Barcelona World Race leaders enduring an upwind marathon
by Barcelona World Race on 1 Apr 2011
Barcelona World Race day 87.
Central Lechera Asturiana leaving Wellington - Barcelona World Race Mike Clare / DPPI / Barcelona World Race
On Monday January 3rd, Dick and Loïck Peyron lead the 14 boat fleet second edition of the Barcelona World Race out into the Atlantic on the blue hulled Virbac-Paprec 3.
The duo passed out into the Atlantic not knowing what their first circumnavigation together would hold for them, their minds collectively and individually a churning mix of anticipation, focus, uncertainty and anticipation.
Now the French duo will pass back through the Pillars of Hercules – the 426 meters Rock of Gibraltar to the north and Morocco’s 851 metre high Jebel Musa to the south, the iconic rock monoliths which guard the narrow gateway between the Atlantic and the Mediterranean in one position, with a comfortable lead.
Myth has it that the giant Atlas was given the task of supporting the weight of the World at the Pillars of Hercules, it would be fair to say Dick and Peyron will be unburdened by many of their concerns and fears once finally back into the same sea as the finish line.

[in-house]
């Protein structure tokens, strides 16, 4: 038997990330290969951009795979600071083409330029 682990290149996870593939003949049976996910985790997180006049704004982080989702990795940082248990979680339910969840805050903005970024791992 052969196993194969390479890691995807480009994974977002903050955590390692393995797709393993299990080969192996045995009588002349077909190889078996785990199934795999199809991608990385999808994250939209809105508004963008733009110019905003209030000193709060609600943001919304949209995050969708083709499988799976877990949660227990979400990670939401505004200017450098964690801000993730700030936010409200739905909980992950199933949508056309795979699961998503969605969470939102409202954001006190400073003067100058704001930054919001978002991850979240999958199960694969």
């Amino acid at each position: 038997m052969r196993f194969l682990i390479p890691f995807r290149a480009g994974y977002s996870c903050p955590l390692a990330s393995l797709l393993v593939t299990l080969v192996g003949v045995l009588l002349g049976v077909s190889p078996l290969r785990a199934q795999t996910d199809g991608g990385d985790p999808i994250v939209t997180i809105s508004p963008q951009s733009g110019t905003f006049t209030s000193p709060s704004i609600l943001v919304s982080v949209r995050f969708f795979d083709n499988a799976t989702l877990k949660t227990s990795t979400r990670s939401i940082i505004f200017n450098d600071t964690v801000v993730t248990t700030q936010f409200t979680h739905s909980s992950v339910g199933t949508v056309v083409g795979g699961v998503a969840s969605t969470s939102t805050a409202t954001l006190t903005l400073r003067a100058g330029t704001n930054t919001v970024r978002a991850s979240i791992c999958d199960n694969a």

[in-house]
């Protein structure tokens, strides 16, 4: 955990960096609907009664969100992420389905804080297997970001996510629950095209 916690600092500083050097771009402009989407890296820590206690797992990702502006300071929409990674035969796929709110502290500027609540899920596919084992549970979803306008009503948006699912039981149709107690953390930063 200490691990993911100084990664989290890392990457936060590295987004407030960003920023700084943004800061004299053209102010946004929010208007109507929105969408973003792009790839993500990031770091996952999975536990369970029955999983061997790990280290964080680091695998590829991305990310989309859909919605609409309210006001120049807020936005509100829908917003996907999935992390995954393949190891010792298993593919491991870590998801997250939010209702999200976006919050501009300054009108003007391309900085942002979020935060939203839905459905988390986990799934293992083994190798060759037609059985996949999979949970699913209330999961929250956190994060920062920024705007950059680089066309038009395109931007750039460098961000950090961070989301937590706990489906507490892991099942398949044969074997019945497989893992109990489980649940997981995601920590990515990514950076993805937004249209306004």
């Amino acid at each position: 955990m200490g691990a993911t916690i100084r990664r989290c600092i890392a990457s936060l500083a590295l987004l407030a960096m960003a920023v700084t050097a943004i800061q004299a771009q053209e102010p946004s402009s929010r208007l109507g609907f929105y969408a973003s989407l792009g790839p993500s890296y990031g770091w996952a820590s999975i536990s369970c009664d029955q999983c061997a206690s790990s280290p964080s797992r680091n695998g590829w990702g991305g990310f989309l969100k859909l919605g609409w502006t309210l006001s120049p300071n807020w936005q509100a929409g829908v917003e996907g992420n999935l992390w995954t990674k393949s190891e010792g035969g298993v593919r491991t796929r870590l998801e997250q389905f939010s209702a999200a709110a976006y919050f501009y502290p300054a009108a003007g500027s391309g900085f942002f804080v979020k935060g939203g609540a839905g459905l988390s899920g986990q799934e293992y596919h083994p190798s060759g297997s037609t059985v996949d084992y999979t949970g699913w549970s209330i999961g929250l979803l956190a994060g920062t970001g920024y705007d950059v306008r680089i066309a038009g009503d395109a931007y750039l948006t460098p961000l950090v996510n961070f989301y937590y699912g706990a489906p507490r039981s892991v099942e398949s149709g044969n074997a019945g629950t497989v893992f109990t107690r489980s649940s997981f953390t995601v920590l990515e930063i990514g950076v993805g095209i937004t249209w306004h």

But as they pass back into the Mediterranean tonight, they will have earned many of their answers already, some gained weeks ago, some more recently but Peyron and Dick still have the challenge of a final 550 miles: first and foremost the busy shipping traffic funneling through the narrow gap and awkward seas in the Strait, then the Alboran Sea and ahead of that, and the as yet undefined but almost certainly fickle breezes between the Balearics and Barcelona.
Virbac-Paprec 3 is expected to pass the longitude five deg 37 W at around 0300hrs GMT Friday morning, with up to 35 knots of Levante wind and difficult, short, steep choppy seas kicked up by the constant current produced by the Atlantic refilling the evaporating Mediterranean.